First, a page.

If you've seen Modern Warfare 3 in action in the reveal trailer, then you probably have a sense of the downtown destruction feel the game is going for (who am I kidding? Many of you reading this have watched it many times looking for all the details on the game it may reveal). Robert Bowling, creative strategist at Call of Duty creator Infinity Ward, reinforced that intention in his introduction of the game to the press at the game's debut event. Urban combat taken to a whole new level of scale is part of what Bowling termed the very strong vision the team had for Modern Warfare 3. Then he turned the stage over to Glen Schofield, the studio head at developer Sledgehammer Games, who more or less ran the demo from there on out.
I suppose that more answers than asks the question of who is doing the heavy lifting in putting together the campaign in the game. It really doesn't come as much of a shock. From the legal drama, we know a goodly number of the staff followed former Infinity Ward heads West and Zampella to their new studio. Handing the demo reins to Schofield simply confirms that Infinity Ward is serving more in an overarching role in putting together what's sure to be a massive package for Modern Warfare 3, with other developers assembling the individual pieces.
And as soon as the action started, it left no doubt that regardless who coded it, this is Modern Warfare at full volume. The first of two sections of the game on show joined Delta squad in a decimated section of Manhattan. Occupying Russian forces have set up a jamming device atop the stock exchange building that must be destroyed. The running street fight to get there highlighted Modern Warfare's signature ability to maintain a tempo that keeps pressing the action forward.
Along the way, the longer ranged gunfights afforded an opportunity to show off a cool new flip sight for the assault rifle. Mounted to the main body of the gun, it could be equipped with a quick flip to allow a full telescopic sight for more precise shots. When business got a little closer, a flip put it back to the weapon's side, allowing for traditional iron sights that offer better peripheral awareness.
Things got plenty up close and personal when Delta reached the stock exchange building and made its way to the roof. Chaotic fighting, with enemies around every corner and lots of places that created exposed flanks, pushed the intensity of the fighting ever higher. Both inside and out, I did find it difficult to pick out enemies both from friends and the environment in general. That might be an accurate representation of urban combat, but in such an action-packed approach, I don't want to get hung up trying to figure out where to aim. Most of the time, though, it looked like it came down to if it's at the other end of the sights, shoot it.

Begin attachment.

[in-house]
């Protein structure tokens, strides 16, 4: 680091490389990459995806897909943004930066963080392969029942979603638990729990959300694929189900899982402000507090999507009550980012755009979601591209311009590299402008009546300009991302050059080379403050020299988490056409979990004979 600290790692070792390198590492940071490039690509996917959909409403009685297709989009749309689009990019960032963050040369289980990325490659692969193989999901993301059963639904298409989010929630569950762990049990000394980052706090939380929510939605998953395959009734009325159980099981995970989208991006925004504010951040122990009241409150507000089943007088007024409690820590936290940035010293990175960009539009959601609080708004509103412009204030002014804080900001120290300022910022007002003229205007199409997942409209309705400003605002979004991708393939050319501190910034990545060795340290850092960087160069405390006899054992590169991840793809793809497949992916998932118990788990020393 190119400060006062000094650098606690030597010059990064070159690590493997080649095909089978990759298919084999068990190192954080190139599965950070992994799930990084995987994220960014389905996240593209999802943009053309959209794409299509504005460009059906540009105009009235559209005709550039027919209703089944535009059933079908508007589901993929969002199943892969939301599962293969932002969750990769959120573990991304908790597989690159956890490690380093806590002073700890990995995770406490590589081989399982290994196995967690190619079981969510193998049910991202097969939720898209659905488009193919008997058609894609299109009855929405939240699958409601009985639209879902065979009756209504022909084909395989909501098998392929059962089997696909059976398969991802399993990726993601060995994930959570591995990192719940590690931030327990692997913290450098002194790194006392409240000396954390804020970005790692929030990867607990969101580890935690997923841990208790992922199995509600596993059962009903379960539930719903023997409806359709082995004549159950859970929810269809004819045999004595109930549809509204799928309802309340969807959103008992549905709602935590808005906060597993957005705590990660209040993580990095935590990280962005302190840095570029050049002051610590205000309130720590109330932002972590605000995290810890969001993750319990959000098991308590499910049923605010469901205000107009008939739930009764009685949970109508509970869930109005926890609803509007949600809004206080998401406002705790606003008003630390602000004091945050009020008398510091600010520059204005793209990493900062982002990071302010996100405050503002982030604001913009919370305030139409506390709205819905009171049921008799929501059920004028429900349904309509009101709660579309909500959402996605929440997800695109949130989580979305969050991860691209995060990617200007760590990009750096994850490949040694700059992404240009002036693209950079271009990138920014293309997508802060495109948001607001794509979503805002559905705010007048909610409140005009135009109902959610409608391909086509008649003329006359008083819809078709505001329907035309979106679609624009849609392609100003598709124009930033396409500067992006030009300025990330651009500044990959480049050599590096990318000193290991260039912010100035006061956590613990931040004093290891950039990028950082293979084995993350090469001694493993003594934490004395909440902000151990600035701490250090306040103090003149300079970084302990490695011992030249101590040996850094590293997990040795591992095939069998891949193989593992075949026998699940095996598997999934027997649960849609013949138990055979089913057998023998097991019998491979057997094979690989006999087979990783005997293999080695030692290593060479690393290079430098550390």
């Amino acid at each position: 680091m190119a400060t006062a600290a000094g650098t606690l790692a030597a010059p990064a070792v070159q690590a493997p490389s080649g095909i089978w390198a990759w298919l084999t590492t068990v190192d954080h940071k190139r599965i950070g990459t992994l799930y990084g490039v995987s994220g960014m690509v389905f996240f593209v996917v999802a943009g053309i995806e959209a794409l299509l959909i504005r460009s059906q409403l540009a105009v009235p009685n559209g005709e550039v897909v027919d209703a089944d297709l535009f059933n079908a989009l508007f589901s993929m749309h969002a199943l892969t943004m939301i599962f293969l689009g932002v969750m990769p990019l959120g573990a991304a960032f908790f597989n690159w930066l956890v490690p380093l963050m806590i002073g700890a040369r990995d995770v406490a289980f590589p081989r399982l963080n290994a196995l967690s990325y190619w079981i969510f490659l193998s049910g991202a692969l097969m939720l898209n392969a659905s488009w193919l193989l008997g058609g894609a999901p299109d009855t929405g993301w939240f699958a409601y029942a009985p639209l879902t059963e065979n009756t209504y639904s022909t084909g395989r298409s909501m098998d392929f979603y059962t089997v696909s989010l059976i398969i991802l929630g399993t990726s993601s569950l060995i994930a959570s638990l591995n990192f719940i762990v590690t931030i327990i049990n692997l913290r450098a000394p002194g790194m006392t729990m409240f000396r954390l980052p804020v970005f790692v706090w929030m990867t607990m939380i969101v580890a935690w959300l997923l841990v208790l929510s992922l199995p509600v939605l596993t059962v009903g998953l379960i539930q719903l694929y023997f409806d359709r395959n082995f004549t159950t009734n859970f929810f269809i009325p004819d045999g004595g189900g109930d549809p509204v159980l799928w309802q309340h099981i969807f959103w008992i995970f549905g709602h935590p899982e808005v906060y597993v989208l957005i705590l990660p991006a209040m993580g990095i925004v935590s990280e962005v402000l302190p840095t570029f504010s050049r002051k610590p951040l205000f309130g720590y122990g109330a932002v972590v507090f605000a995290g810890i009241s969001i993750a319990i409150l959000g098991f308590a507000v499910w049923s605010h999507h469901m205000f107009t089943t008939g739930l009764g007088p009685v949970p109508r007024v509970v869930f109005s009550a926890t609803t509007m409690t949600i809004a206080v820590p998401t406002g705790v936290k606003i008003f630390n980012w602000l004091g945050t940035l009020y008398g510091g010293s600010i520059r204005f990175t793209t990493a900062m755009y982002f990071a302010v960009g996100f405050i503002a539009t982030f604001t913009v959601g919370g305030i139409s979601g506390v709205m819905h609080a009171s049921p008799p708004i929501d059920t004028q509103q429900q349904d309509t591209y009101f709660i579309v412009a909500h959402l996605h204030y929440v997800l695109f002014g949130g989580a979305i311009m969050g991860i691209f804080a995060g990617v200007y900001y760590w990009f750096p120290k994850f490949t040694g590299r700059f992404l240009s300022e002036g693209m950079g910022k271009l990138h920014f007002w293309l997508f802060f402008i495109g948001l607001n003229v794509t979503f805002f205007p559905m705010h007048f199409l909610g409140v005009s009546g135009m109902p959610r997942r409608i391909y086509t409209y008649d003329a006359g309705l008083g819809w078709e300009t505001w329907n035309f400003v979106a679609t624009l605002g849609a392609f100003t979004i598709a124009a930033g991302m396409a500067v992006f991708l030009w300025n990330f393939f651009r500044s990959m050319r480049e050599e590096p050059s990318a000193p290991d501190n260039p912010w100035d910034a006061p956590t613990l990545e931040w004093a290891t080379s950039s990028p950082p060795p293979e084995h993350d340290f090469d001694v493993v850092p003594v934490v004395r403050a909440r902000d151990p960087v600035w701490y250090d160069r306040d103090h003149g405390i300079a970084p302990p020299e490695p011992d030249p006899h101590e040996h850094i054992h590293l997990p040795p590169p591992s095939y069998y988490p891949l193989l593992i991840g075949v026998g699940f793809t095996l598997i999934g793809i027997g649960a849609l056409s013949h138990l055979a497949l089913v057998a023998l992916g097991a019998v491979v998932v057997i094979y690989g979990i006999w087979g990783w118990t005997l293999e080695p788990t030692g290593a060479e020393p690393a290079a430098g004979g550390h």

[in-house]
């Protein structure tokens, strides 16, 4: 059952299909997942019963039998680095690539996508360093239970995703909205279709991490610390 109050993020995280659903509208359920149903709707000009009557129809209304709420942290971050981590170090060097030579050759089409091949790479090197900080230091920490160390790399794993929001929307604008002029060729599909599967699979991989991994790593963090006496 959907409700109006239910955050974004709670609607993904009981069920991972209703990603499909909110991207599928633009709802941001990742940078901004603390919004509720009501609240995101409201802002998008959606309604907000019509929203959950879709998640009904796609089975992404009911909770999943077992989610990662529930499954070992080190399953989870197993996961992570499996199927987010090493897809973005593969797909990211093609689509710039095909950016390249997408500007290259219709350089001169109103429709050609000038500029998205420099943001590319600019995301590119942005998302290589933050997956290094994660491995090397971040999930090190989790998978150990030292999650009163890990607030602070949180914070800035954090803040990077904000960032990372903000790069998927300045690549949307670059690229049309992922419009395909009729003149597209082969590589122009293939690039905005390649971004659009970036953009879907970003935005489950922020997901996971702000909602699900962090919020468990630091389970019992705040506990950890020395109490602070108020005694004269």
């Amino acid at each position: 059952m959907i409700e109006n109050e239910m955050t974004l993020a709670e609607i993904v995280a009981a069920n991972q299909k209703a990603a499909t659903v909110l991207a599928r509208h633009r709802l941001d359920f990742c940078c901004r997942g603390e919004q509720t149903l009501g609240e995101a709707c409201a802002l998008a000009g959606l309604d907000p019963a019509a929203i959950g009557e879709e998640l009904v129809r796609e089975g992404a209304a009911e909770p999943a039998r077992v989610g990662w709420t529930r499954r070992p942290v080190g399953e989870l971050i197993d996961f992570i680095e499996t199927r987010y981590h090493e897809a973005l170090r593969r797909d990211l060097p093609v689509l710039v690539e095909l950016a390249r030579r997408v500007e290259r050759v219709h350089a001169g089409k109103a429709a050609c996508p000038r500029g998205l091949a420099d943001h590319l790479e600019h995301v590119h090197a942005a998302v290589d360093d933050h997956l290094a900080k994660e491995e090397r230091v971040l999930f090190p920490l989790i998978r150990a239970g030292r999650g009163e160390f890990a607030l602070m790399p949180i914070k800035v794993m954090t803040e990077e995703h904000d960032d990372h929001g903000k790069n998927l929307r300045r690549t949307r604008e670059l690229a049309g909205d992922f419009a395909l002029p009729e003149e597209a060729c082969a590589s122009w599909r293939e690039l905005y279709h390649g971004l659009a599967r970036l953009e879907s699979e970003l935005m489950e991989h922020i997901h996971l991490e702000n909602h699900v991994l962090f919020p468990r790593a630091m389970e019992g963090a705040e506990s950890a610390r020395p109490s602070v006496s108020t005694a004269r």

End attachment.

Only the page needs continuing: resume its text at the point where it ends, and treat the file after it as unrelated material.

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The second section in the demo picked up in London. As a member of a British special forces team, the player attempts to interdict the arrival of suspected explosives at a dockside warehouse facility. A firefight ensues leading very quickly to a "get the bad guy" vehicle chase through the mazes of the London Underground. Even for Modern Warfare the whole thing borders on absurdity. Racing through the dark tunnels, our hero pursues his prey who is now on board a train, inexplicably defended by squads of armed soldiers firing away. The chase runs at breakneck speed, with a surprise around every corner, like the catastrophic derailment seen in the trailer.
It all ends in an appropriately explosive climax and for a moment I sat there letting my head catch up with all the sensory input from the few minutes we saw in the demo. Regardless of the developer, this demo left no doubt that Modern Warfare 3 aims to make good on the bigger, badder, better mantra for sequels. On that note, Bowling did say that the game would by locked at 60 frames per second to ensure it plays smoothly, and the unique co-op "Spec Ops" mode will be back, with a few improvements. And of course there are big plans for multiplayer, which we should learn more about shortly. No one can accuse Modern Warfare of not putting together a full package for a modern shooter and despite this first look at the single-player, Shacknews will be ready for more should it be there at E3.
Call of Duty: Modern Warfare 3 is scheduled to launch for PC, Xbox 360 and PlayStation 3 on November 8. It's developed jointly by Infinity Ward, Sledgehammer Games, and Raven Software, and published by Activision.